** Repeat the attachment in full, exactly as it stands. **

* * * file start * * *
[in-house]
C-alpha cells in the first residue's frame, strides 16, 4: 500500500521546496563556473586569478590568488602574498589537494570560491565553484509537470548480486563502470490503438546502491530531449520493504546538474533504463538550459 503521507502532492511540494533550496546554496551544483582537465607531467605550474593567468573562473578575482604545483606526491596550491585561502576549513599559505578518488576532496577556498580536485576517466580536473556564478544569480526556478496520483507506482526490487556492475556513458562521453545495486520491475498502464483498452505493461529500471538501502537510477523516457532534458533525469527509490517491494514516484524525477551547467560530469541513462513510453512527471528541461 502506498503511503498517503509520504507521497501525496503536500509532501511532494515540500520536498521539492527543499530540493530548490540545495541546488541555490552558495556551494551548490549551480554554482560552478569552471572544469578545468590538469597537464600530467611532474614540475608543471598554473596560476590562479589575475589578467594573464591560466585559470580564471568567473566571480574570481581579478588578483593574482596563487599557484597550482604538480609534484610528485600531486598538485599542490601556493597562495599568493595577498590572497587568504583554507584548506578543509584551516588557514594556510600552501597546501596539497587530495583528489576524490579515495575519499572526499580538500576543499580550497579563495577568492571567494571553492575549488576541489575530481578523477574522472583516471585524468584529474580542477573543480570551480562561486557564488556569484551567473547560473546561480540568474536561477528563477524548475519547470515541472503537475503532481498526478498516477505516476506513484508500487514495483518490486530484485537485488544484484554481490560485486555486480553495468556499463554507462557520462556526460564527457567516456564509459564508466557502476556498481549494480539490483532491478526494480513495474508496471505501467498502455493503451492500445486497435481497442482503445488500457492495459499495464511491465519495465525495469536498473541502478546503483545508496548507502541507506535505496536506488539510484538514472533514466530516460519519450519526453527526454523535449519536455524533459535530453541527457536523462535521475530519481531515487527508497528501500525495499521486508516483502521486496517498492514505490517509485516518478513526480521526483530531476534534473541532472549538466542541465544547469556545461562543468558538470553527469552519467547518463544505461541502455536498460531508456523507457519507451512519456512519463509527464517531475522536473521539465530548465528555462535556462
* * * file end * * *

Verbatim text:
[in-house]
C-alpha cells in the first residue's frame, strides 16, 4: 500500500521546496563556473586569478590568488602574498589537494570560491565553484509537470548480486563502470490503438546502491530531449520493504546538474533504463538550459 503521507502532492511540494533550496546554496551544483582537465607531467605550474593567468573562473578575482604545483606526491596550491585561502576549513599559505578518488576532496577556498580536485576517466580536473556564478544569480526556478496520483507506482526490487556492475556513458562521453545495486520491475498502464483498452505493461529500471538501502537510477523516457532534458533525469527509490517491494514516484524525477551547467560530469541513462513510453512527471528541461 502506498503511503498517503509520504507521497501525496503536500509532501511532494515540500520536498521539492527543499530540493530548490540545495541546488541555490552558495556551494551548490549551480554554482560552478569552471572544469578545468590538469597537464600530467611532474614540475608543471598554473596560476590562479589575475589578467594573464591560466585559470580564471568567473566571480574570481581579478588578483593574482596563487599557484597550482604538480609534484610528485600531486598538485599542490601556493597562495599568493595577498590572497587568504583554507584548506578543509584551516588557514594556510600552501597546501596539497587530495583528489576524490579515495575519499572526499580538500576543499580550497579563495577568492571567494571553492575549488576541489575530481578523477574522472583516471585524468584529474580542477573543480570551480562561486557564488556569484551567473547560473546561480540568474536561477528563477524548475519547470515541472503537475503532481498526478498516477505516476506513484508500487514495483518490486530484485537485488544484484554481490560485486555486480553495468556499463554507462557520462556526460564527457567516456564509459564508466557502476556498481549494480539490483532491478526494480513495474508496471505501467498502455493503451492500445486497435481497442482503445488500457492495459499495464511491465519495465525495469536498473541502478546503483545508496548507502541507506535505496536506488539510484538514472533514466530516460519519450519526453527526454523535449519536455524533459535530453541527457536523462535521475530519481531515487527508497528501500525495499521486508516483502521486496517498492514505490517509485516518478513526480521526483530531476534534473541532472549538466542541465544547469556545461562543468558538470553527469552519467547518463544505461541502455536498460531508456523507457519507451512519456512519463509527464517531475522536473521539465530548465528555462535556462